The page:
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Tuesday 05 April 2016
Washington (CNN)The Obama administration warned of dire consequences Tuesday should the next occupant of the Oval Office scrap the Iran nuclear deal.
At a Capitol Hill hearing, a top State Department official pushed back at the Republican criticism in an effort to keep its hard-won implementation on track.
A decision to exit the deal could trigger Iran's return to its nuclear weapons program, Shannon said, a possibility that many analysts say could lead to a nuclear arms race in the Middle East as Tehran's regional rivals, such as Saudi Arabia, work to match it.
He also argued that stepping away from the deal would send ripples through close U.S. relationships as well.
Critics say that its time limits enable Iran to get a nuclear weapon in the next 10 to 15 years -- though the administration counters that without the deal, Iran could have gotten a nuclear bomb within months or a few years. Critics also point out that the agreement's enforcement mechanisms haven't prevented Iran from pernicious activity and that the deal has sparked public resistance in Israel, one of several skittish regional allies.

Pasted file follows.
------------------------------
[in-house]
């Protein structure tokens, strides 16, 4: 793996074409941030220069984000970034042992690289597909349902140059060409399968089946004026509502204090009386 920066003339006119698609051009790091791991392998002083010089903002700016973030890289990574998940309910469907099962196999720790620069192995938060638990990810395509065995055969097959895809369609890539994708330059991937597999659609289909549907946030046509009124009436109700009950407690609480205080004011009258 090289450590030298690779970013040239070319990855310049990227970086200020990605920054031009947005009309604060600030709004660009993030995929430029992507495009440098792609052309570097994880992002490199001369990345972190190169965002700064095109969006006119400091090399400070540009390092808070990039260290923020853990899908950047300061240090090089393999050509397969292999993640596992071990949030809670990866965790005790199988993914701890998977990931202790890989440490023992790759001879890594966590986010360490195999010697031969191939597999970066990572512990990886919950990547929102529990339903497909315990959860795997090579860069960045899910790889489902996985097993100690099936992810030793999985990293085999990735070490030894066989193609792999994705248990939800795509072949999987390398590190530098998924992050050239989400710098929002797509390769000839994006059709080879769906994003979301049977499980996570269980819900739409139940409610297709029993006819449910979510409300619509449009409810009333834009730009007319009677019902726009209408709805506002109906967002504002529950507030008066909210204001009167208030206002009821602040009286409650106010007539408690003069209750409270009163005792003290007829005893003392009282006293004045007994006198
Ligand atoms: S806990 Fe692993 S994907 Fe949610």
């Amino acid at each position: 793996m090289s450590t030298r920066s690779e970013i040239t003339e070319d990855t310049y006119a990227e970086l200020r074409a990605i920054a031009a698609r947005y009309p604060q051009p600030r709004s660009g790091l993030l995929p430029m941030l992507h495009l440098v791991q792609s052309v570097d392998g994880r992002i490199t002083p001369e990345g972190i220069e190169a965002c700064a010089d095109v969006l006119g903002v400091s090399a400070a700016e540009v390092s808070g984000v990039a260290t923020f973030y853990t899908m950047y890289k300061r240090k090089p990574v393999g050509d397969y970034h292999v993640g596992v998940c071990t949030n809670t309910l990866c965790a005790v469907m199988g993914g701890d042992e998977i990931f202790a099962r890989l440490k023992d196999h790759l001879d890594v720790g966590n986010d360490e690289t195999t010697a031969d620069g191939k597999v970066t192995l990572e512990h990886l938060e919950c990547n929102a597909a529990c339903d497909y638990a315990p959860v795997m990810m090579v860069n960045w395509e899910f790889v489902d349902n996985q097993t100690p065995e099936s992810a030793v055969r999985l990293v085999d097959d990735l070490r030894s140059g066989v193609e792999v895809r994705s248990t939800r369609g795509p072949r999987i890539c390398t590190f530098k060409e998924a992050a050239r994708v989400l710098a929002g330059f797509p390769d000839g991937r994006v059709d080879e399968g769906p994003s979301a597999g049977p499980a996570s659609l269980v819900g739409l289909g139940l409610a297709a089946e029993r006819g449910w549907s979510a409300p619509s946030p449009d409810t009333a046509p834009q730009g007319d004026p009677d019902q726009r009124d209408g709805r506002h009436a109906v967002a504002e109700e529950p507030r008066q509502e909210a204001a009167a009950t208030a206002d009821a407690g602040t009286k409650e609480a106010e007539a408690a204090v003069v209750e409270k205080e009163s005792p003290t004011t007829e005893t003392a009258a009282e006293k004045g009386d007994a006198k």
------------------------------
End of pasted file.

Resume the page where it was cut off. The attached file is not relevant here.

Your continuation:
However, Ohio Gov. John Kasich, the other candidate seeking the GOP presidential nomination, has sounded a more moderate note, declining to say he would get rid of the deal.
Vermont Sen. Bernie Sanders, alternatively, said in July that the deal represented "a victory for diplomacy over saber-rattling."
Media reports had said the administration was considering easing financial restrictions that ban the use of U.S. dollars in trade with Iran. On Friday, President Barack Obama denied that, saying that the U.S. wasn't trying to facilitate dollar trade with Tehran.
Kerry was asked Tuesday morning on MSNBC why the administration approves of helping Iran get access to dollars or to get more investment.
"As Iran attempts to access money that is being made available to it, there will be instances in which we will have to help Iran by clarifying regulations under which money will be available to them," Shannon said. "There are banks that are unclear about the regulatory structures and what sanctions have been lifted or not."